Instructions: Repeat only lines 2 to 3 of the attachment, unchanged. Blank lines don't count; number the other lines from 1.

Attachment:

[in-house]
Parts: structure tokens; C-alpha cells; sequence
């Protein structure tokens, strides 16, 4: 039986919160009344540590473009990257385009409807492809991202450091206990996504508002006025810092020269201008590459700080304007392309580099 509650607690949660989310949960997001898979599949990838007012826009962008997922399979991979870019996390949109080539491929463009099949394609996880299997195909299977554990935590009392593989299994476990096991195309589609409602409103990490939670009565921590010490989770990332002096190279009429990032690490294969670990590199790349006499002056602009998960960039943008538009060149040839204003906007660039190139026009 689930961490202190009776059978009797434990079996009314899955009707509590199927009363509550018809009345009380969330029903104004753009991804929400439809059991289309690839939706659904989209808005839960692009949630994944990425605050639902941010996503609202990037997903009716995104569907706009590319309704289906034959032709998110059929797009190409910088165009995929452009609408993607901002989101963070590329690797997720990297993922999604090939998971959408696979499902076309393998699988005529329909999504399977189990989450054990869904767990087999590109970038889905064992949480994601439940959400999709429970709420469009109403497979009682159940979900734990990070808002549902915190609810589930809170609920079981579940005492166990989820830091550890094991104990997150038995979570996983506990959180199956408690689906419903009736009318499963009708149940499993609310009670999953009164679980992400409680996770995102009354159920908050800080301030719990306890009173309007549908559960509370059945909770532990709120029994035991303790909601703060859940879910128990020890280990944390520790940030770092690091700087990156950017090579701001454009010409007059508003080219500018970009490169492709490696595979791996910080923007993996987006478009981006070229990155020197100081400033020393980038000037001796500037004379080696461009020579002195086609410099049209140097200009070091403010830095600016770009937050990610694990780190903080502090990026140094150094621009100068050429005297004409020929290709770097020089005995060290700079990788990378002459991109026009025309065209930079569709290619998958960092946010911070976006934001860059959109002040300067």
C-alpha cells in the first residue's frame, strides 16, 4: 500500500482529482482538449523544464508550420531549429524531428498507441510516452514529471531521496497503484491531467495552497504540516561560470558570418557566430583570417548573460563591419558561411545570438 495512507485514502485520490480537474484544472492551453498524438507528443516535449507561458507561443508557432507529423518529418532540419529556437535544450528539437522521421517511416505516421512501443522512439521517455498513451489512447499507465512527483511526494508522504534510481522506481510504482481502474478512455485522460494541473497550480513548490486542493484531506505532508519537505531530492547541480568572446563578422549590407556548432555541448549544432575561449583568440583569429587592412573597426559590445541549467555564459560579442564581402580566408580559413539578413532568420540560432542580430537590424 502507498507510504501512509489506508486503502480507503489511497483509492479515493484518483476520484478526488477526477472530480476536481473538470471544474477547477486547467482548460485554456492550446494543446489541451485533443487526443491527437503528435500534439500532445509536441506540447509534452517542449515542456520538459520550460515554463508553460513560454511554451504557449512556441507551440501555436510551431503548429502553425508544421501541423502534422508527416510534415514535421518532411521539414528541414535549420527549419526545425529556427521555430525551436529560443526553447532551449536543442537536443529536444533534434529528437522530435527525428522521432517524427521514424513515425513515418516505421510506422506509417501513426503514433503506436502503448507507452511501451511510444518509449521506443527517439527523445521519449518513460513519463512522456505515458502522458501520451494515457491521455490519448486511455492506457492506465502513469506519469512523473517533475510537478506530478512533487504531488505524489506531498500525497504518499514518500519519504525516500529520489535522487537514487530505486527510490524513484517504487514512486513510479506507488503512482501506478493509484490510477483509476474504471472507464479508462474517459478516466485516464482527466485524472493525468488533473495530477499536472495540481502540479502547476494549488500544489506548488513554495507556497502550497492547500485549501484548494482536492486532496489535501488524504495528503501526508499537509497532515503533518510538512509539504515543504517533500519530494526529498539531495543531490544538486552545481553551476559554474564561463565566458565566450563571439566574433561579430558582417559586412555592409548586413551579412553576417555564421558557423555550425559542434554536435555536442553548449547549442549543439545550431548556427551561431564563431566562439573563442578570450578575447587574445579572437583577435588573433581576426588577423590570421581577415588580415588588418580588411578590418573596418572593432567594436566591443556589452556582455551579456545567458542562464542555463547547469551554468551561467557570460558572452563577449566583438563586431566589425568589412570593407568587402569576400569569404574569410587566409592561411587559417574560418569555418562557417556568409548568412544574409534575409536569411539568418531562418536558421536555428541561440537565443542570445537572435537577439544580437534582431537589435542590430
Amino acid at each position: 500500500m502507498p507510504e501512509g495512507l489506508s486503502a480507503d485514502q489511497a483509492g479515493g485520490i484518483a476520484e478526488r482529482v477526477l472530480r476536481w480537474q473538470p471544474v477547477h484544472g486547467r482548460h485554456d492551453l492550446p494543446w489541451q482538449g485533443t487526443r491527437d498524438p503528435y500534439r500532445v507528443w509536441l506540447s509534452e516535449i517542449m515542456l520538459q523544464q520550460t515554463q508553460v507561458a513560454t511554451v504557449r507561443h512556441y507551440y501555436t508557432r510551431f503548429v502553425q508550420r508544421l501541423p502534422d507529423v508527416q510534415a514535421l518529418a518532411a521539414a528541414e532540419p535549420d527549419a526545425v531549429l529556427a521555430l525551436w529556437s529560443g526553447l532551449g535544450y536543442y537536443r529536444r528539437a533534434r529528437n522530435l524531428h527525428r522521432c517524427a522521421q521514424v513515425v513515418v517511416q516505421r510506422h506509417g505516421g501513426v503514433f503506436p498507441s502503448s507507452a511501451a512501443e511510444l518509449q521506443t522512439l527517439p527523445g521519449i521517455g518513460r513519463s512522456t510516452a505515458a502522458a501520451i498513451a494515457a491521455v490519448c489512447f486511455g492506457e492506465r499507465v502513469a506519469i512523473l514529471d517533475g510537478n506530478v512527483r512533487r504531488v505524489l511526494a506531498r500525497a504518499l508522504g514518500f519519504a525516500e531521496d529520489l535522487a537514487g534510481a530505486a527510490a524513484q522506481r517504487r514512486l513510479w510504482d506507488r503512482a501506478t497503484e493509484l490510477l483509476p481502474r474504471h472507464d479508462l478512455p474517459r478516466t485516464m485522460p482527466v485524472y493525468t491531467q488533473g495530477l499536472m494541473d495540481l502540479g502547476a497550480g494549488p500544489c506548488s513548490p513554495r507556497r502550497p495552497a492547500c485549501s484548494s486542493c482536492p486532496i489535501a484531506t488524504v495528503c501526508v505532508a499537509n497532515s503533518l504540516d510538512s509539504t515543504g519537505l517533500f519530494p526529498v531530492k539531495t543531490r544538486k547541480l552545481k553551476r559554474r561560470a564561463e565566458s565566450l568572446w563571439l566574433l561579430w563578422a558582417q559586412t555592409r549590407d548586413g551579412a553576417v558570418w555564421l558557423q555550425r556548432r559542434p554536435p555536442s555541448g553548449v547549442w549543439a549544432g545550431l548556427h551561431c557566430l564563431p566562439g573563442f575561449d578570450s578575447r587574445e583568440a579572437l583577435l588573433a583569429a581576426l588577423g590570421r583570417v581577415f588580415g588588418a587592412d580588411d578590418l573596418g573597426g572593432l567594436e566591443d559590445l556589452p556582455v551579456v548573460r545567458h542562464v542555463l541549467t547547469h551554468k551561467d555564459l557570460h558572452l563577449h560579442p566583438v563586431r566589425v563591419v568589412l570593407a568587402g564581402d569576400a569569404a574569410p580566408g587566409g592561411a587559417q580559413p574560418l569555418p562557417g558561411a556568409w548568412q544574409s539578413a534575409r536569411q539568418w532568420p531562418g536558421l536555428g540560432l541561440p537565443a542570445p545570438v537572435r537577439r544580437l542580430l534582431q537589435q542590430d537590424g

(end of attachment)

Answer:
Parts: structure tokens; C-alpha cells; sequence
């Protein structure tokens, strides 16, 4: 039986919160009344540590473009990257385009409807492809991202450091206990996504508002006025810092020269201008590459700080304007392309580099 509650607690949660989310949960997001898979599949990838007012826009962008997922399979991979870019996390949109080539491929463009099949394609996880299997195909299977554990935590009392593989299994476990096991195309589609409602409103990490939670009565921590010490989770990332002096190279009429990032690490294969670990590199790349006499002056602009998960960039943008538009060149040839204003906007660039190139026009 689930961490202190009776059978009797434990079996009314899955009707509590199927009363509550018809009345009380969330029903104004753009991804929400439809059991289309690839939706659904989209808005839960692009949630994944990425605050639902941010996503609202990037997903009716995104569907706009590319309704289906034959032709998110059929797009190409910088165009995929452009609408993607901002989101963070590329690797997720990297993922999604090939998971959408696979499902076309393998699988005529329909999504399977189990989450054990869904767990087999590109970038889905064992949480994601439940959400999709429970709420469009109403497979009682159940979900734990990070808002549902915190609810589930809170609920079981579940005492166990989820830091550890094991104990997150038995979570996983506990959180199956408690689906419903009736009318499963009708149940499993609310009670999953009164679980992400409680996770995102009354159920908050800080301030719990306890009173309007549908559960509370059945909770532990709120029994035991303790909601703060859940879910128990020890280990944390520790940030770092690091700087990156950017090579701001454009010409007059508003080219500018970009490169492709490696595979791996910080923007993996987006478009981006070229990155020197100081400033020393980038000037001796500037004379080696461009020579002195086609410099049209140097200009070091403010830095600016770009937050990610694990780190903080502090990026140094150094621009100068050429005297004409020929290709770097020089005995060290700079990788990378002459991109026009025309065209930079569709290619998958960092946010911070976006934001860059959109002040300067």